The convenience of parties and witnesses is probably a neutral factor here. EPA concedes that many if not most of the records plaintiffs seek are physically located in Washington. Lawyers for both parties are present in both venues. FOIA litigation typically does not require witness testimony to any significant extent in any case.
The controlling question on this motion is whether this civil action "might have been brought" in the District of Nevada. The original FOIA request was filed by Joan Manley, of Arlington, Virginia. Ms. Manley is an attorney with the Environmental Crimes Project but omitted to mention the Project or her association with it in her FOIA request and used her home address and telephone number. When EPA responded to Ms. Manley's FOIA request the administrative appeal was taken, not by Ms. Manley, but by the Environmental Crimes Project. Neither the Environmental Crimes Project nor Joan Manley resides or has a principal place of business in Nevada. Some of the records at issue in this case are not located there. Nevertheless, defendant urges a "flexible" reading of the venue provisions of 5 U.S.C. § 552(a)(4)(B). Defendant relies upon a persuasive decision of the Middle District of Louisiana, Cooper v. Department of the Air Force, 528 F. Supp. 472 (1981). Unlike the Cooper decision, however, In Re Scott, 228 U.S. App. D.C. 278, 709 F.2d 717 (D.C. Cir. 1983), is binding upon me. The Scott decision underscores the substantial weight that is due to a plaintiff's choice of forum in a FOIA case, 709 F.2d at 720, and appears to require a record containing "precise" information concerning the location of the records sought, id.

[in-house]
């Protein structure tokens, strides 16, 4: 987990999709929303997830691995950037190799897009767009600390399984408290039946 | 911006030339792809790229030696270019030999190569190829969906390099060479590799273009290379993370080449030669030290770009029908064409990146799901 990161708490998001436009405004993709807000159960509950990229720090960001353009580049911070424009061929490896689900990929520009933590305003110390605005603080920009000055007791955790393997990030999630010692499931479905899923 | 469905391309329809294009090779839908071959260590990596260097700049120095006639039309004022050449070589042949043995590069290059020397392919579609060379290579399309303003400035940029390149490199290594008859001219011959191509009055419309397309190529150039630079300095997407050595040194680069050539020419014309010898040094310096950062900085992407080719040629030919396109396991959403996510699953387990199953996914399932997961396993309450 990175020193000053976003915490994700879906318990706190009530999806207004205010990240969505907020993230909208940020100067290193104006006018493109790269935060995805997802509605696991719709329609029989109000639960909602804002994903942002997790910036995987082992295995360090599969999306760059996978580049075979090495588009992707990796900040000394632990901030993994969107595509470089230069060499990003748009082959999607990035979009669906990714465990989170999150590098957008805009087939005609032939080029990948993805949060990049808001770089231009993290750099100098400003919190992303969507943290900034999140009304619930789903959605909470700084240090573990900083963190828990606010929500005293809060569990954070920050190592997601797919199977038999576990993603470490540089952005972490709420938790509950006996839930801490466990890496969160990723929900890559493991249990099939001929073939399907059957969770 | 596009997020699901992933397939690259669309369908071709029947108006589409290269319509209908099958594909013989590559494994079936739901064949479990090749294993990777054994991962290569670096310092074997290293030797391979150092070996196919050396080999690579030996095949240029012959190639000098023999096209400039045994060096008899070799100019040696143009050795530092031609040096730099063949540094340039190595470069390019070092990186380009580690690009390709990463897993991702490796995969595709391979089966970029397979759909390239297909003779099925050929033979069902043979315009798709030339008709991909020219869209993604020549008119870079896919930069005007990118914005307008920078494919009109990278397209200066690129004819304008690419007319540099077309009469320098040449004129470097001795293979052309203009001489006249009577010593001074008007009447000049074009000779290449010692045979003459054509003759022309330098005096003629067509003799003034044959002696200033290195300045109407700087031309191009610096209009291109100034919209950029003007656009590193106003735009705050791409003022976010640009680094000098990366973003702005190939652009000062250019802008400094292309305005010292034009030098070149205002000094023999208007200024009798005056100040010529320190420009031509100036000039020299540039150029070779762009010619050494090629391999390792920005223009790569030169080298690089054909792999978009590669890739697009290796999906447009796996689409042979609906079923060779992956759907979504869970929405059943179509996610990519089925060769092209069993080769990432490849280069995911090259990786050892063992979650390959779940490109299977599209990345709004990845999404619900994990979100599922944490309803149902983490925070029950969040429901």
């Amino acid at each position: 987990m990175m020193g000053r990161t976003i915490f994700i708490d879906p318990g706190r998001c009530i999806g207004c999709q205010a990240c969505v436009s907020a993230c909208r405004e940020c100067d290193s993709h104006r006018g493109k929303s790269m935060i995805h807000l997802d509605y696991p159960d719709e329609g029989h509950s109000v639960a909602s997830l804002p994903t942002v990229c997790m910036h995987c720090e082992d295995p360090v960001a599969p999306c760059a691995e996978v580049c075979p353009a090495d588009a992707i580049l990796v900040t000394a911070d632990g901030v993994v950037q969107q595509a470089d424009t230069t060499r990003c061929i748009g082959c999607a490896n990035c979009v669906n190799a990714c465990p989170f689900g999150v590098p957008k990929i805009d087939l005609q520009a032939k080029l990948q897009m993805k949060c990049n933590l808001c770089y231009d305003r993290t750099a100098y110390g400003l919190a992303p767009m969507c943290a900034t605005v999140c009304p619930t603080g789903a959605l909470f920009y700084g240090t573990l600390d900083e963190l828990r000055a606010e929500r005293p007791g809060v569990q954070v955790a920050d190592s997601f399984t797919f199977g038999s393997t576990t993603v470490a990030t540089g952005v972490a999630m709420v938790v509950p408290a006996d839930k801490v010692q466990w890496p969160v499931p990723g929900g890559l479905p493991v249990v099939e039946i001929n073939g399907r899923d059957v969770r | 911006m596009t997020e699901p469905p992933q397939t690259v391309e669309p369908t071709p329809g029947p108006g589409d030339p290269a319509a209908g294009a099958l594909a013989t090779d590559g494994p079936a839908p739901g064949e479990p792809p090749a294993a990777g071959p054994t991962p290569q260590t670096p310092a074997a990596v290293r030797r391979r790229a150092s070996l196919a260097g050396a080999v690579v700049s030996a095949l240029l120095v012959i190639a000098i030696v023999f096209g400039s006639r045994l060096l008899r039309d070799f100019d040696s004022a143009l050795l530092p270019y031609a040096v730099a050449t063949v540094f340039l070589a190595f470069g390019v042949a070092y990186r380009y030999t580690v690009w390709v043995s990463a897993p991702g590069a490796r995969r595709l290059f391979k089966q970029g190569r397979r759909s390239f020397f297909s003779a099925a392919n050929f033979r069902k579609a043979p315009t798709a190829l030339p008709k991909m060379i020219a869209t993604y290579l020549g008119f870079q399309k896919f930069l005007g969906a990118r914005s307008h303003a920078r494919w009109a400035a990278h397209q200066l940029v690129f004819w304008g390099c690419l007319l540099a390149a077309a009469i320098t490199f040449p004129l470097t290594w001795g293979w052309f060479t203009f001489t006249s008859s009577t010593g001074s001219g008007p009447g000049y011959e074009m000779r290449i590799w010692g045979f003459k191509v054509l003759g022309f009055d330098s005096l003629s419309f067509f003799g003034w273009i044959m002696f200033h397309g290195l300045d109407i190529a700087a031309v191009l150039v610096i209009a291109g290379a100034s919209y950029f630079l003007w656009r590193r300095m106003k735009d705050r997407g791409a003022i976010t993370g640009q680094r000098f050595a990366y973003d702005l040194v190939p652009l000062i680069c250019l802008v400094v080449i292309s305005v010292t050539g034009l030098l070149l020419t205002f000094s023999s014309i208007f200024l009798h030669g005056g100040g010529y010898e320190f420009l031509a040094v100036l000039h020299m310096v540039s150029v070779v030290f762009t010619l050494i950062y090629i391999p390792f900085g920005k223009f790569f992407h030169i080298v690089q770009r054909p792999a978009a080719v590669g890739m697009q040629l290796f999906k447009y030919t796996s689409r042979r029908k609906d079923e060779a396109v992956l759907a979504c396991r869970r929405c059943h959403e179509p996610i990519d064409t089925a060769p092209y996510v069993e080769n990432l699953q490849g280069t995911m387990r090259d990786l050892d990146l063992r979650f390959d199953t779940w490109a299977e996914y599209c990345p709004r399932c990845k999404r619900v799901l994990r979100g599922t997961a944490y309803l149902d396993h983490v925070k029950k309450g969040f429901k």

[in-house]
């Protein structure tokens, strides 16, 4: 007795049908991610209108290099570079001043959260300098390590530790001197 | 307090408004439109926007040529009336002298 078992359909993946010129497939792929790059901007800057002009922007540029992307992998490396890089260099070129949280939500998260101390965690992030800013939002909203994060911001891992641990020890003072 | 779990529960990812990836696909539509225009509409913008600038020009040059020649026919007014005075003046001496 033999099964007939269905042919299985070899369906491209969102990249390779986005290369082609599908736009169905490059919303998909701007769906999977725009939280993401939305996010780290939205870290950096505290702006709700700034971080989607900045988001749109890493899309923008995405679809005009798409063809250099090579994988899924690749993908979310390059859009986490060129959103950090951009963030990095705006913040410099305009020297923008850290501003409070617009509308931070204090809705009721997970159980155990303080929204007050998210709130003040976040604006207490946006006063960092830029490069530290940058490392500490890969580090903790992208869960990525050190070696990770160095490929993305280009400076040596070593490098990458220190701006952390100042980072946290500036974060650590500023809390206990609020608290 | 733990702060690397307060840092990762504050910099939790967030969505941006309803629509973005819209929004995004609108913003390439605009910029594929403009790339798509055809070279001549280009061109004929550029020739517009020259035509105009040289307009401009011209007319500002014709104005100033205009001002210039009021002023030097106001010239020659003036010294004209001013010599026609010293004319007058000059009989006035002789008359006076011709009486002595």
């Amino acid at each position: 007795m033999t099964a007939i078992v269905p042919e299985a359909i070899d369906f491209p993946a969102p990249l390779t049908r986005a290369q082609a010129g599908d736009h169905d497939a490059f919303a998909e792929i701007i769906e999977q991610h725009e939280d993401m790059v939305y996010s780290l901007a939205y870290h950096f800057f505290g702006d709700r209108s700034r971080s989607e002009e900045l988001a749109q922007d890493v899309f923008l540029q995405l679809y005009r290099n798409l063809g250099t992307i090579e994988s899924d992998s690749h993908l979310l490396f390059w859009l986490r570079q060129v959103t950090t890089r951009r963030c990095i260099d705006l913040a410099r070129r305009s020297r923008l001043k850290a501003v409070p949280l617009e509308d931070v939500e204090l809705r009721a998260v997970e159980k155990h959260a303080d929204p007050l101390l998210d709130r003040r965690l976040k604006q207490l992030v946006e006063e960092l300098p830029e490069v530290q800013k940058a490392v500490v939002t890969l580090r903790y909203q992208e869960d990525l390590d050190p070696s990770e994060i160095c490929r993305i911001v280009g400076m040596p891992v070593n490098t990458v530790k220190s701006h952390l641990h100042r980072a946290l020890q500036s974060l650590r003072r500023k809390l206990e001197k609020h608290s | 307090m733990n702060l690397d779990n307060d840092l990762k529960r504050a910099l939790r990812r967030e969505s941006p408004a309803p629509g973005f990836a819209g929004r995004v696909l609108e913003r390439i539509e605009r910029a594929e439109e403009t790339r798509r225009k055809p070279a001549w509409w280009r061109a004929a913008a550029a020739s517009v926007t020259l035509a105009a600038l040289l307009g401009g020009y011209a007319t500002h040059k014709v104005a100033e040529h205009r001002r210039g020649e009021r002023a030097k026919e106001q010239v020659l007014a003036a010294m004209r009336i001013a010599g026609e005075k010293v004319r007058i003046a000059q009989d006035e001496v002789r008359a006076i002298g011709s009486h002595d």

I am unwilling to transfer this case in the absence of the precise record required by the Scott case.
I am nevertheless impressed with defendant's argument that the Environmental Crimes Project and the plaintiffs in the Perry and Browner cases are essentially interchangeable, and I am reluctant to proceed with adjudication of plaintiff's FOIA claims in a way that may "end run" or otherwise interfere with the case before Judge Pro.
Accordingly, it is by the Court this 5th day of December 1995 sua sponte ORDERED that all proceedings in this action are stayed pending the resolution of the discovery disputes now before Judge Pro in the District of Nevada. Plaintiff may have to and including 30 days following the entry of an order disposing of the last of those motions to compel within which to respond to the instant motion to transfer. In that response, and in any government reply thereto, the Court expects to be advised (1) which documents now being sought by the plaintiff have been protected from discovery by orders of Judge Pro, and upon what grounds; and, for any documents not protected from disclosure or covered by the disclosure requests in Nevada, (2) whether responsive documents are located in the District of Columbia, or Nevada, or both.
United States District Judge
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